Rudy's changed his stances on immigration and I seem to recall reading he now leans the other way. He was not a prospective presidential candidate until 9/11, and he has been re-branded as some sort of a hero for his actions that day. He founded a security consulting firm based on his actions that day. Had 9/11 not occurred, you think then-pauper Giuliani would have seen his net worth go from thousands in 2001 to tens of millions a few years later?
As for personal character, I could give 2 sh*ts if a guy cheats on his wife but to dump Donna Hanover the way he did was about as un-gentlemanly as could be possible.
Foreign policy experience is a pretty gray area, hard to quantify in most cases. Bush 41 had that experience when he became President (as UN and China envoy, as VP, CIA head). Not too many others before or since have definitive experience they can put down on paper, but I'd say a long-serving Senator, and chairman of Armed Svcs or Foreign Relations committee, does get some foreign policy insight and experience due to the nature of his position. Biden has it, McCain has it, Clinton to an extent, even Richardson. Throwing Yasser Arafat out of NYC doesn't qualify.

Maybe the stars will align in 2 weeks and Rudy will suddenly be the front runner and eventual nominee. If so, he's a genius. If not, it'll be one of the most puzzling strategies I've ever seen.

I hope that Romney wins today. I have endorsed him. He is the most brilliant man I have ever seen for someone with an I.Q. in the low 60s. He is even better that W in that area.

Although all republican candidates are terrible (and Rudy is the very worst of them), Romney is more rational than McCain. I believe that McCain is semi-demented at this point and quite dangerous. He would love to start World War III. The good news is that he is not electable in the general election (and nor is any of the republican candidates).

"I don't think he (Rudy) is tempermentally suited to the Oval Office. Same would have gone for Ed Koch if he ever ran. I question his judgment on Kerik and on the emergency command post at the WTC." (Fred)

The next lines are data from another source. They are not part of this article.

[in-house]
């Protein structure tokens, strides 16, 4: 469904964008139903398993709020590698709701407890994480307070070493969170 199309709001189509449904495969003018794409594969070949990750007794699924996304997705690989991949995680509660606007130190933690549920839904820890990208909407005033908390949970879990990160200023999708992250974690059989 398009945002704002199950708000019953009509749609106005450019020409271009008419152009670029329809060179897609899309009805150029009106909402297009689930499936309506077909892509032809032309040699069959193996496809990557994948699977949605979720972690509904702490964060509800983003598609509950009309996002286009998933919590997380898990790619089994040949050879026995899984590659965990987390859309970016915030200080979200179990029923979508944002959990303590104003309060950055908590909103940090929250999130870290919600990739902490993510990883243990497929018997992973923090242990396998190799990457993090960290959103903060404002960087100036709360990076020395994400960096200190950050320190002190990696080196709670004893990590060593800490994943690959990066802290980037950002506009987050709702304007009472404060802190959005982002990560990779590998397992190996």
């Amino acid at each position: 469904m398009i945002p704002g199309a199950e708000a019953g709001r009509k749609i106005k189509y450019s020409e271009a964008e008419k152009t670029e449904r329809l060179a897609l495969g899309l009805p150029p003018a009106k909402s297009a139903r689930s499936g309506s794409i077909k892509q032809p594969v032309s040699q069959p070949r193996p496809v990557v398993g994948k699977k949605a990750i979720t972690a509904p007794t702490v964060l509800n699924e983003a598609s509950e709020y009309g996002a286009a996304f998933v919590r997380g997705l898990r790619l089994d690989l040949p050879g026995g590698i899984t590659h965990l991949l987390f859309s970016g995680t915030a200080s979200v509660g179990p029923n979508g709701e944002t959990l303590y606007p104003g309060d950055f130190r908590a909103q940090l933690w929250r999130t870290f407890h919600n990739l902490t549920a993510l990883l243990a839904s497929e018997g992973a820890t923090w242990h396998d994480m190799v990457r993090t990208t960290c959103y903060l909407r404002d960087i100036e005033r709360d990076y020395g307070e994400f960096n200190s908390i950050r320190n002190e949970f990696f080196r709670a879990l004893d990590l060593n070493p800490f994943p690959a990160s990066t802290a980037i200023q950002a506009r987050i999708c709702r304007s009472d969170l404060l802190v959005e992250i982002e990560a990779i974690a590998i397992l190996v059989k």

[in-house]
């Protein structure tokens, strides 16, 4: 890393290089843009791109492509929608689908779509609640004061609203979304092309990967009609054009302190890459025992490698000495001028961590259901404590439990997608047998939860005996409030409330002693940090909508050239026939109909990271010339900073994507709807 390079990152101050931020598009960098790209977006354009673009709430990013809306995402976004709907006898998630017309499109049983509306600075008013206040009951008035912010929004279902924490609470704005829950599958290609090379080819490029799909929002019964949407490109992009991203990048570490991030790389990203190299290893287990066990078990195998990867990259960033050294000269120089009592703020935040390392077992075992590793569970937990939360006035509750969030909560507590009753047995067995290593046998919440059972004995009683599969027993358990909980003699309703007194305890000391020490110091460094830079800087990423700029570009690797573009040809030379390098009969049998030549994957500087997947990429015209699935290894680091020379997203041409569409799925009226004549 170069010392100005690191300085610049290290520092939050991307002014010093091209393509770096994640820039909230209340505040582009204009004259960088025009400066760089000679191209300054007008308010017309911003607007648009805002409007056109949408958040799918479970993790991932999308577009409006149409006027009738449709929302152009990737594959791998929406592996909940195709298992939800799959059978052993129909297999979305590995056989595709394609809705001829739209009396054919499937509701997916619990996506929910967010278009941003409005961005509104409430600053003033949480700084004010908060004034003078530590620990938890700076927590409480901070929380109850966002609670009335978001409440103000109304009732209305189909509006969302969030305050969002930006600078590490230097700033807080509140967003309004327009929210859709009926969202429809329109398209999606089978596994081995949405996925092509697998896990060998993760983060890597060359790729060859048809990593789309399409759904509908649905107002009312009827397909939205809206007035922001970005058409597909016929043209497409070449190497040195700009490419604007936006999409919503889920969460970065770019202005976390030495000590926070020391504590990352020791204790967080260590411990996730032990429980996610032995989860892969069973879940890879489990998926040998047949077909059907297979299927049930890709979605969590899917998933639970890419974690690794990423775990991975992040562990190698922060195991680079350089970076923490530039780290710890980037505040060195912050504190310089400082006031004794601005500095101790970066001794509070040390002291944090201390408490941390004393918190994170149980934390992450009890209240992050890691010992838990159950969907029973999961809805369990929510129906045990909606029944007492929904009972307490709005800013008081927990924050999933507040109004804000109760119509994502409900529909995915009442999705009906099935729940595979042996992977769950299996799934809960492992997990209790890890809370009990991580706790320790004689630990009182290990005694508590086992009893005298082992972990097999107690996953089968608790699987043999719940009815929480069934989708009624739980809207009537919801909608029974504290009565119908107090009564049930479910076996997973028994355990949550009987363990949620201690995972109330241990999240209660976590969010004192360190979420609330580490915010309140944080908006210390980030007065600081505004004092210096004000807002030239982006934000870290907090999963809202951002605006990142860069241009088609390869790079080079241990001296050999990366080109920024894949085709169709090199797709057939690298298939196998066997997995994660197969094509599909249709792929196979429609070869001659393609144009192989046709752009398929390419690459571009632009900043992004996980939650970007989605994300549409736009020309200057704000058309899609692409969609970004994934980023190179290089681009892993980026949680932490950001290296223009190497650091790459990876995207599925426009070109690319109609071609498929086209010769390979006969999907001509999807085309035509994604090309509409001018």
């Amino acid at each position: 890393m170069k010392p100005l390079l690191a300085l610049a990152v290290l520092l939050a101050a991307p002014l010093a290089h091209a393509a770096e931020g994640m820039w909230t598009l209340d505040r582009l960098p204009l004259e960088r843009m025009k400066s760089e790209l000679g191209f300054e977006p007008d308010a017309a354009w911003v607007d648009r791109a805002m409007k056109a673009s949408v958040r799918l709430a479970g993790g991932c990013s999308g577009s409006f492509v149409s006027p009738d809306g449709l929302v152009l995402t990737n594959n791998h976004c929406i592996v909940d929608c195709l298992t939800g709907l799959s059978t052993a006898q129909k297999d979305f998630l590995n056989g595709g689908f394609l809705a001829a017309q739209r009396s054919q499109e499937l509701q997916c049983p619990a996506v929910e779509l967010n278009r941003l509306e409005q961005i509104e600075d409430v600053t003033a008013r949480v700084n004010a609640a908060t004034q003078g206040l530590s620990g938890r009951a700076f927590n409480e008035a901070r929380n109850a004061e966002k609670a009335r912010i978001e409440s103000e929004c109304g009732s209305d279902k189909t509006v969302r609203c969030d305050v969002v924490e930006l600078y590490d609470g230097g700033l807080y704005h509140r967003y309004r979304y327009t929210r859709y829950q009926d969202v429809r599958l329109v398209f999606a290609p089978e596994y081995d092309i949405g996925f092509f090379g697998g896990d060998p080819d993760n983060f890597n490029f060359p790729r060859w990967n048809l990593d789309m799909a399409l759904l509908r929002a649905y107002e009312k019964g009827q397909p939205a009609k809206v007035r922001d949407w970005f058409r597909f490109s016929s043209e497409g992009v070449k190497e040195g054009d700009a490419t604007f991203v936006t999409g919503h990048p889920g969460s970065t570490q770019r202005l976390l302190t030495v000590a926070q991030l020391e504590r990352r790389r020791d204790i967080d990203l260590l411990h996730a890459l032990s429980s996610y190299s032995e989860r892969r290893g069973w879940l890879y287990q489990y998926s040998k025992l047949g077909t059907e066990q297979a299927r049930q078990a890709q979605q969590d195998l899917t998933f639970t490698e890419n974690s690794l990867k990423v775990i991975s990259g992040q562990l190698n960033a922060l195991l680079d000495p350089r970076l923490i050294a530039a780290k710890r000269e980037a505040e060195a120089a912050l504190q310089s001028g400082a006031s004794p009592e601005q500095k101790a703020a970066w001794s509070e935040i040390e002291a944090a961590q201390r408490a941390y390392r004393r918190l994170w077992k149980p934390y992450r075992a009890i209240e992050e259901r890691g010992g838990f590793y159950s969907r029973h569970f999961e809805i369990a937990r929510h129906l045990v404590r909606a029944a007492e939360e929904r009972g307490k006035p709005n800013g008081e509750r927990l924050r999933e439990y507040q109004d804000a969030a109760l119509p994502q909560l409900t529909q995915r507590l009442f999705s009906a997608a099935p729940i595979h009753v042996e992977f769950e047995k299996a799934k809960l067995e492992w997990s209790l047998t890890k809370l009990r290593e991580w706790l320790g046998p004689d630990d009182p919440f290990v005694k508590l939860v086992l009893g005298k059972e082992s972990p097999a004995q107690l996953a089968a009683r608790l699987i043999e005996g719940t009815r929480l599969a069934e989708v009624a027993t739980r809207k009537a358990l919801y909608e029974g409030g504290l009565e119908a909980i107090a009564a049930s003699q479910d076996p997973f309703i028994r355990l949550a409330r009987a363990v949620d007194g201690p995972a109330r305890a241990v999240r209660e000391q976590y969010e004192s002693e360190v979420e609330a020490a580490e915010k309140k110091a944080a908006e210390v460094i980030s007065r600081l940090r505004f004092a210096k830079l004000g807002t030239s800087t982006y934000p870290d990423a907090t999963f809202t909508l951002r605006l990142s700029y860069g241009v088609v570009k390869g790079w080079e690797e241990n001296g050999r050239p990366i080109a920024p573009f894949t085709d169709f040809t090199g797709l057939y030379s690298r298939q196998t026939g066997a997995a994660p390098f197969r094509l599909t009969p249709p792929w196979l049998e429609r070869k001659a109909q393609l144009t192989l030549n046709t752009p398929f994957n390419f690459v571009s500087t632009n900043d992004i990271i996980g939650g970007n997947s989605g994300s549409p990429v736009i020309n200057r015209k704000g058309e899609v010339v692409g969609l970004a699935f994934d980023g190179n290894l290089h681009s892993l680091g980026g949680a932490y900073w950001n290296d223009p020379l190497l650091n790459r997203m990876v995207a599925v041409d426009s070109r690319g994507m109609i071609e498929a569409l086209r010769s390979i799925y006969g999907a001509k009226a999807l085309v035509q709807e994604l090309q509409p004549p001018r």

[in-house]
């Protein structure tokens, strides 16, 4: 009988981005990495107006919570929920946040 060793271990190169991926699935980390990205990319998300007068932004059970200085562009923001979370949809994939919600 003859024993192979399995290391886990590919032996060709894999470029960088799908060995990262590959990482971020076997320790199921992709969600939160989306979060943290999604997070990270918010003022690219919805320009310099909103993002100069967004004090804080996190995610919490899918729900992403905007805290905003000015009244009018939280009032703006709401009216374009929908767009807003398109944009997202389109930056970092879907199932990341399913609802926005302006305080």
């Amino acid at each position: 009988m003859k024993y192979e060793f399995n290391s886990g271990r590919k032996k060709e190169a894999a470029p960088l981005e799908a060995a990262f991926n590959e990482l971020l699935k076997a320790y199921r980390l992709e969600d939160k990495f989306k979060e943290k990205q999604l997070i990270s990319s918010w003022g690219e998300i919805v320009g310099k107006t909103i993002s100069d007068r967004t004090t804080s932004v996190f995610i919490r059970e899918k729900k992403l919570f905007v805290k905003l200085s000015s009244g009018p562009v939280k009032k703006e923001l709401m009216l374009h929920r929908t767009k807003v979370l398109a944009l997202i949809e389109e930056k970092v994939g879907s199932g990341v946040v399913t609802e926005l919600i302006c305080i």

ALL of those are fair (and very accurate) points Fred...and ones I agree with completely.

I initially thought Rudy was a genius after picking Bill Bratton as Police Commissioner, the man most responsible for changing the criminal justice viewpoint TO; "Crime is motivated by GREED not NEED."

Bratton was the architect of the Rudy renaissance.

Kerik and von Essen were just two of his most glaring errors in judgment, as was locating the City's Emergency Command Post in Bldg 7 of the WTC.

Your intial post had me wondering whether you beleived that Rudy's lack of FP experience was the major factor for you, that's why I noted that NONE of the Democrats have it and almost none of the other Republicans do either....I suppose you could give McCain and Edwards "some points" for their Senate travellings, though neither ever crafted any foreign policy.

Of the top SEVEN candidates (Romney, Clinton, Obama, McCain, Edwards, Giuliani and Huckabee), NONE is sterling, and few are even all that acceptable.

(Romney)..."is the most brilliant man I have ever seen for someone with an I.Q. in the low 60s." (BW)

Now that really IS ironic BW, given that Romney is by far the brightest candidate of the top seven, by far!

Here's an unfortunate, but true observation, FEW of those who spend their lives in politics are very bright.

Gingrich is a teacher, Dick Armey was an educator, Frist a doctor, etc., and none of those are "career politicians."

I've been surrounded by politicians my entire life and they are, by and large, the same sort of public servants as are cops, firefighters and teachers, people who, for the most part, are willing to forego a chance at potentially greater rewards, for job security....and a 98% re-relection rate is as much job security as any other Civil Servant has!

Over the past ten or fifteen years, I've become exposed to a number of people in the business world, mostly through a cousin who works in the financial sector.

One of the business people I met was John Paulson (of Queens, NY) who recently made about 5 BILLION shorting the housing bubble. I met him briefly over ten years ago. JP & Mitt Romney seem very much like "birds of a feather," that is they know how to get things done, although JP doesn't have Romney's gift for re-building failing companies and Romney doesn't apparently have JP's market timing aptitude, nor his ability to find the next bubble to short.

Needless to say, the likes of JP & Romney are geniuses compared to those mere mortals who've staked their lives to the political class.

For your part, you remind me of those few Republicans who say similar dumb things like, "Obama could never get elected," or "Hillary is completely unelectable,"....YEAH, right....and the Giants couldn't beat the Cowboys IN Dallas!

I don't know who'll be the nominees in November, let alone who'll be the next President, but I don't see any of the top seven as "unelectable," because you never know how the people will vote, or what upcoming incidents will effect the American psyche and HOW those people vote.

Still, I get a real kick out of your sports fan's view of politics.

J Paulson--one of my firm's clients.

I just went out and voted for Romney after reading this, thanks Barry.

Consider the source- The Clinton News Network. Romney scares the bejeebus out of them. That's why they have been calling on him to admit defeat even while he won one state, (Why isn't anyone talking about Wyoming? If I lived there, I would be insulted.) and finished a strong second in two others. That's pretty good for a man nobody likes.Total votes count. So do delegates.